Early reactions to college football's offseason coaching hires
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Now that Colorado has landed former Miami Dolphins receivers coach Karl Dorrell, college football's hiring-and-firing season has concluded (we think).

Placing grades on new head coaches can be a futile task. Two years ago, Scott Frost (Nebraska) and Chip Kelly (UCLA) were considered home runs. They're now a combined 16-32, while two coaches who would have ranked below them on any list - Herm Edwards (Arizona State) and Josh Heupel (UCF) - are 37-15.

Still, it's tempting to have an early reaction. As the dust settles, let's identify the offseason coaching hires among Power 5 programs that make the most sense and others that raise a few questions.

Makes a lot of sense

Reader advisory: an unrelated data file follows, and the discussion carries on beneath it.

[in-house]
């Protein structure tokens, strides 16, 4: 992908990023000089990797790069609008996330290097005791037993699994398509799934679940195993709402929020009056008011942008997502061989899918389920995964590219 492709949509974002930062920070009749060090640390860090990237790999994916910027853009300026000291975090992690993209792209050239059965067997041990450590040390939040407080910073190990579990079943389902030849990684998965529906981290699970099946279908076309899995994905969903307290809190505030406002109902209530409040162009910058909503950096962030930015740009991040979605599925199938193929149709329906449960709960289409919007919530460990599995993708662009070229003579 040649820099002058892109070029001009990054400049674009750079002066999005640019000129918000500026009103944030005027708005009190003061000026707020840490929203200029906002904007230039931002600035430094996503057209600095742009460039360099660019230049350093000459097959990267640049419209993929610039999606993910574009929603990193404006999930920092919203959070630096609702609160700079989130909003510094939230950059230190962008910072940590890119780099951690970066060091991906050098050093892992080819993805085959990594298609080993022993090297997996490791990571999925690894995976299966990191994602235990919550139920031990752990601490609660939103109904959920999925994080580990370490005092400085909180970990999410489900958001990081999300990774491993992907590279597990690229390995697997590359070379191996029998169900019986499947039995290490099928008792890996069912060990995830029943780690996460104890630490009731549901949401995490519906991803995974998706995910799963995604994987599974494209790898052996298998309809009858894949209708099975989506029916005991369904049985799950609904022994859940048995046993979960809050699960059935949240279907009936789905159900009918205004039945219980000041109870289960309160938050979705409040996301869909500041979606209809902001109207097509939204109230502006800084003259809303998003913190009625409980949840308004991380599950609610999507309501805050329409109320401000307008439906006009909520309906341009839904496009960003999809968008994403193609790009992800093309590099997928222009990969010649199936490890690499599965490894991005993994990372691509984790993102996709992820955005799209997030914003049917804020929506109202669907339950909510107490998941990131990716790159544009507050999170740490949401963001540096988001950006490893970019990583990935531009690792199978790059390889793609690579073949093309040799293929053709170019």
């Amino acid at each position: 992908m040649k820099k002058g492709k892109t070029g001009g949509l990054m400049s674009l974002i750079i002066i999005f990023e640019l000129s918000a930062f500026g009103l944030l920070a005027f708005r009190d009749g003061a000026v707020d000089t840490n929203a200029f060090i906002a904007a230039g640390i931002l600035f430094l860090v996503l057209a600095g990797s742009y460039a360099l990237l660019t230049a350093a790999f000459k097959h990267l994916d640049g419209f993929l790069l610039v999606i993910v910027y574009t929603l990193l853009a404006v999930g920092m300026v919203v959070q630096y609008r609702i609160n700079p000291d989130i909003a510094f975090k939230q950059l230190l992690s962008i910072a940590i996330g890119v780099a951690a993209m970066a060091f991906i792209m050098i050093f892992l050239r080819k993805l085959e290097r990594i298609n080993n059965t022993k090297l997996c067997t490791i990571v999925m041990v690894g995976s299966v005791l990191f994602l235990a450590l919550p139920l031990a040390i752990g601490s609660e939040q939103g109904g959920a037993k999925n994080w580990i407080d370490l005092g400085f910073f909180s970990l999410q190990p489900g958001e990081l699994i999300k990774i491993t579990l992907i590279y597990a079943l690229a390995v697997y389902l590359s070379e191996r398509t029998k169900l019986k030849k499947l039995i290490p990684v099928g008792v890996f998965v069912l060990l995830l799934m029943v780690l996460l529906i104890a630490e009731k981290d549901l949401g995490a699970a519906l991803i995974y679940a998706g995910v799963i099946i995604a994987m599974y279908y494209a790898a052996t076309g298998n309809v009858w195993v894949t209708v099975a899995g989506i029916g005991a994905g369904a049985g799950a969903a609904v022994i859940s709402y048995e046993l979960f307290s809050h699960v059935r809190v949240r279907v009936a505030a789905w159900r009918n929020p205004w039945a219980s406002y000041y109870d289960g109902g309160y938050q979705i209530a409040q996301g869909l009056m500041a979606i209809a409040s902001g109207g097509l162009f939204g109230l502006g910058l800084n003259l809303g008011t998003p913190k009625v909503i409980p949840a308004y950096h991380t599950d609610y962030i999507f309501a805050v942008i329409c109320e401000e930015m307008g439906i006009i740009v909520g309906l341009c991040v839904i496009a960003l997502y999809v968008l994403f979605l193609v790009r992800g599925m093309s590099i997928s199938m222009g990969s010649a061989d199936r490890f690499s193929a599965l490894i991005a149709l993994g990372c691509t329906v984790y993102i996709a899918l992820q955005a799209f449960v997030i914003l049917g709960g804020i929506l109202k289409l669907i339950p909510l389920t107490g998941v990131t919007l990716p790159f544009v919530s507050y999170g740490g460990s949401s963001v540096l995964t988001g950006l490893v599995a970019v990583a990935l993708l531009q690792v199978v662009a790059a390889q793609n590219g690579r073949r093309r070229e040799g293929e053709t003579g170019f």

Florida State: Mike Norvell

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The Seminoles had arguably the biggest head coaching job open this offseason, and it feels like they got this one right. Florida State turned to the man who oversaw the top Group of 5 team in 2019 - Memphis' Norvell.

In four years at Memphis, Norvell went 38-15, including a 12-1 campaign in his final season. His offenses posted top-10 marks in yards per play in each of the last three years. He went a respectable 3-4 against power-conference teams.

Mississippi State: Mike Leach

The pirate is eccentric. He can be polarizing.

But Leach has already won at outposts in the Big 12 (Texas Tech) and Pac-12 (Washington State). He makes a ton of sense for a Mississippi State program trying to compete with Alabama and LSU in the SEC West.

Leach went 55-47 in eight years at Washington State, reaching six bowl games. In the eight years before his arrival, the Cougars went 29-66.

He was 84-43 during a decade at Texas Tech, which has gone just 60-65 in the 10 years since his tenure ended.

Rutgers: Greg Schiano

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Fourteen years ago, Schiano took Rutgers to its greatest height.